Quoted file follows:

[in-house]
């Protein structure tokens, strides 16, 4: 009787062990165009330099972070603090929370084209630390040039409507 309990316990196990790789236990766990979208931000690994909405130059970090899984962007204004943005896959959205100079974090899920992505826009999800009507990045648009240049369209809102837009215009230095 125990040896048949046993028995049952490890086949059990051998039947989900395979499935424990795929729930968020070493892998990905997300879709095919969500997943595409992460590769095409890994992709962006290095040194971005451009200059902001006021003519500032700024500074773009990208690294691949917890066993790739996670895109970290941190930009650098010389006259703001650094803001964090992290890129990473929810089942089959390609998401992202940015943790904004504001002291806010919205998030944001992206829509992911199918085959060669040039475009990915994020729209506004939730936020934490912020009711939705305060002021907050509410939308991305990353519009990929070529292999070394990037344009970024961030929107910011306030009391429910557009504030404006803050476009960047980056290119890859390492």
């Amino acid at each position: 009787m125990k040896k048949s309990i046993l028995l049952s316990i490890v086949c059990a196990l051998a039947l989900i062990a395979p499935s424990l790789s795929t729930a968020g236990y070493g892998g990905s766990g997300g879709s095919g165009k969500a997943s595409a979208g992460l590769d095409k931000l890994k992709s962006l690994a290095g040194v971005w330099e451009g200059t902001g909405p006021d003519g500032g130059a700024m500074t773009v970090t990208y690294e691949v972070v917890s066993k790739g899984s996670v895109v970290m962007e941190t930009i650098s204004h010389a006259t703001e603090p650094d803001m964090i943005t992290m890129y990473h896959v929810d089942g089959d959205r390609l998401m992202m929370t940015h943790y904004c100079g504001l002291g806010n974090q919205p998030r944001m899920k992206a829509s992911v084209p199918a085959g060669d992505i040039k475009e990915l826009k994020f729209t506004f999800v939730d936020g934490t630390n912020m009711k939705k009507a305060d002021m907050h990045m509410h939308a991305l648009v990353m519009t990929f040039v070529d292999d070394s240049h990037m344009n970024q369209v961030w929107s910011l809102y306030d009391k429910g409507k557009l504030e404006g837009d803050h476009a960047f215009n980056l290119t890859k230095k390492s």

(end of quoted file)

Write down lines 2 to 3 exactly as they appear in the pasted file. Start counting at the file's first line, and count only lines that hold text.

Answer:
């Protein structure tokens, strides 16, 4: 009787062990165009330099972070603090929370084209630390040039409507 309990316990196990790789236990766990979208931000690994909405130059970090899984962007204004943005896959959205100079974090899920992505826009999800009507990045648009240049369209809102837009215009230095 125990040896048949046993028995049952490890086949059990051998039947989900395979499935424990795929729930968020070493892998990905997300879709095919969500997943595409992460590769095409890994992709962006290095040194971005451009200059902001006021003519500032700024500074773009990208690294691949917890066993790739996670895109970290941190930009650098010389006259703001650094803001964090992290890129990473929810089942089959390609998401992202940015943790904004504001002291806010919205998030944001992206829509992911199918085959060669040039475009990915994020729209506004939730936020934490912020009711939705305060002021907050509410939308991305990353519009990929070529292999070394990037344009970024961030929107910011306030009391429910557009504030404006803050476009960047980056290119890859390492």
């Amino acid at each position: 009787m125990k040896k048949s309990i046993l028995l049952s316990i490890v086949c059990a196990l051998a039947l989900i062990a395979p499935s424990l790789s795929t729930a968020g236990y070493g892998g990905s766990g997300g879709s095919g165009k969500a997943s595409a979208g992460l590769d095409k931000l890994k992709s962006l690994a290095g040194v971005w330099e451009g200059t902001g909405p006021d003519g500032g130059a700024m500074t773009v970090t990208y690294e691949v972070v917890s066993k790739g899984s996670v895109v970290m962007e941190t930009i650098s204004h010389a006259t703001e603090p650094d803001m964090i943005t992290m890129y990473h896959v929810d089942g089959d959205r390609l998401m992202m929370t940015h943790y904004c100079g504001l002291g806010n974090q919205p998030r944001m899920k992206a829509s992911v084209p199918a085959g060669d992505i040039k475009e990915l826009k994020f729209t506004f999800v939730d936020g934490t630390n912020m009711k939705k009507a305060d002021m907050h990045m509410h939308a991305l648009v990353m519009t990929f040039v070529d292999d070394s240049h990037m344009n970024q369209v961030w929107s910011l809102y306030d009391k429910g409507k557009l504030e404006g837009d803050h476009a960047f215009n980056l290119t890859k230095k390492s």